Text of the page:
A click on another link posed this question, Are hot stone massages really worth it? Many respondents weighed in with a big no. They indicated that after their first hot-stone experience they had concluded that it was more of a marketing ploy than a true, satisfying treatment worth experiencing. They questioned the benefits because, Wasn’t the point of a massage that it be hands-on? Many said they felt disconnected from the experience because the stones were touching their body, not the therapist's hands and that got in the way. That last comment, by the way, also came from a therapist.
I don't know if I agree with that last comment, and many said they enjoyed the hands/stones combo. But imbedded somewhere in those posts are some core truths.
As many of you know by now, the focus of this blog is to bring some clarity to the spa experience so that you, the spa-goer, don’t walk in with one set of expectations and walk out disappointed.
Coincidentally, I had an interview set up with Geoffrey Gross, manager of Urban Oasis spa on Maple Street. (Their other location is also in Chicago, on North Avenue.) It was with these two anecdotes that I began our conversation. I’d wanted to talk to Geoffrey because I knew he was having ongoing dialogues with his team of therapists and receptionists--the receptionists being the very first contact a potential client has with the spa when they call to inquire about treatments. He was trying to find ways for the receptionists to describe, fully and accurately, the treatment about which the client was expressing interest—without taking too much phone time and without scaring clients off. Why would they be scared off? He went on to describe overhearing one receptionist describing the difference between Swedish and Deep Tissue being that the latter will likely cause you pain the next day. When you consider that between their two locations, Urban Oasis employs 16 receptionists, it's easy to understand how hard it is to get everyone on the same page, especially given that receptionists are just tha— not therapists, and there are call-time restrictions and considerations. I’ll wait to share details of what Geoffrey and his staff have come up with when I write the article for DAYSPA magazine. But in the meantime Geoffrey really opened my eyes.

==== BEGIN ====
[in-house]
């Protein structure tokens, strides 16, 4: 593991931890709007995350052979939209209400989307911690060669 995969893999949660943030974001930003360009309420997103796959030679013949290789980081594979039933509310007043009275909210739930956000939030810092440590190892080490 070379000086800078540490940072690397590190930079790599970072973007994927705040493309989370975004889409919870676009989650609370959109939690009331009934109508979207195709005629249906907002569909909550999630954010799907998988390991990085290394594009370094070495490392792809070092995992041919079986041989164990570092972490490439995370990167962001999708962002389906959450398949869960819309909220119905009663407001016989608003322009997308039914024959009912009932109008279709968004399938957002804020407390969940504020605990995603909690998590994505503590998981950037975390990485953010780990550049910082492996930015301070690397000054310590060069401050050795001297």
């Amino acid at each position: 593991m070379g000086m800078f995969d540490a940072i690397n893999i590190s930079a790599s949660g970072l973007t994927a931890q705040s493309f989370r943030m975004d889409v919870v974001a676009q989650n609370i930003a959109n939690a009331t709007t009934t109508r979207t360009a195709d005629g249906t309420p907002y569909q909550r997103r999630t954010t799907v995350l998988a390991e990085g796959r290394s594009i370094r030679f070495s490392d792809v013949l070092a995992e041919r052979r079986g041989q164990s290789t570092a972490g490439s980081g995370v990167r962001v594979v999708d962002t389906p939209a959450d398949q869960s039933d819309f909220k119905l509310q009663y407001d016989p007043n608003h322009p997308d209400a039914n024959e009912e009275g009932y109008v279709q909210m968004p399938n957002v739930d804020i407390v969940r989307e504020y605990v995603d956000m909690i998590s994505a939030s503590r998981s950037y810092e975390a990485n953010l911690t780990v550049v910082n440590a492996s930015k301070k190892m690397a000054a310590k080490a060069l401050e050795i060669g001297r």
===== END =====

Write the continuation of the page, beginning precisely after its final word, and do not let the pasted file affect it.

We were talking about Urban Oasis’s well-established, 15-year-old brand for keeping their sole focus on body work only. They do not jump on every new treatment trend. Because of that consistency they’ve established a deep trust between client and therapist. Geoffrey says they hardly get any complaints, so it's a testament to their commitment to quality that these conversations (with the team) are occurring at all!
That was such an ah-ha moment for me, to quote Oprah. I’ve always had some concerns about most spas’ rush to keep up with all the exotic-sounding new treatments. The menu offerings may be long but how much do they really know about these fancy treatments? How skilled are the practitioners, how steeped in the history are they?
So if nothing else, remember to ask those questions when you’re thinking about signing up for, say, an Ayurvedic Indian Head Massage. Make sure the practitioner knows his or her stuff. Ask where his or her training came from. What makes them qualified to do it? Ayurvedic practices are thousands of year old and I dare say you don't want someone who read a manual or even took a day course to give you this or any other treatment unless they have the bonafides to do so. If you like what you hear and subsequently like what you get, you’ll go there again, happily That’s how trust gets developed.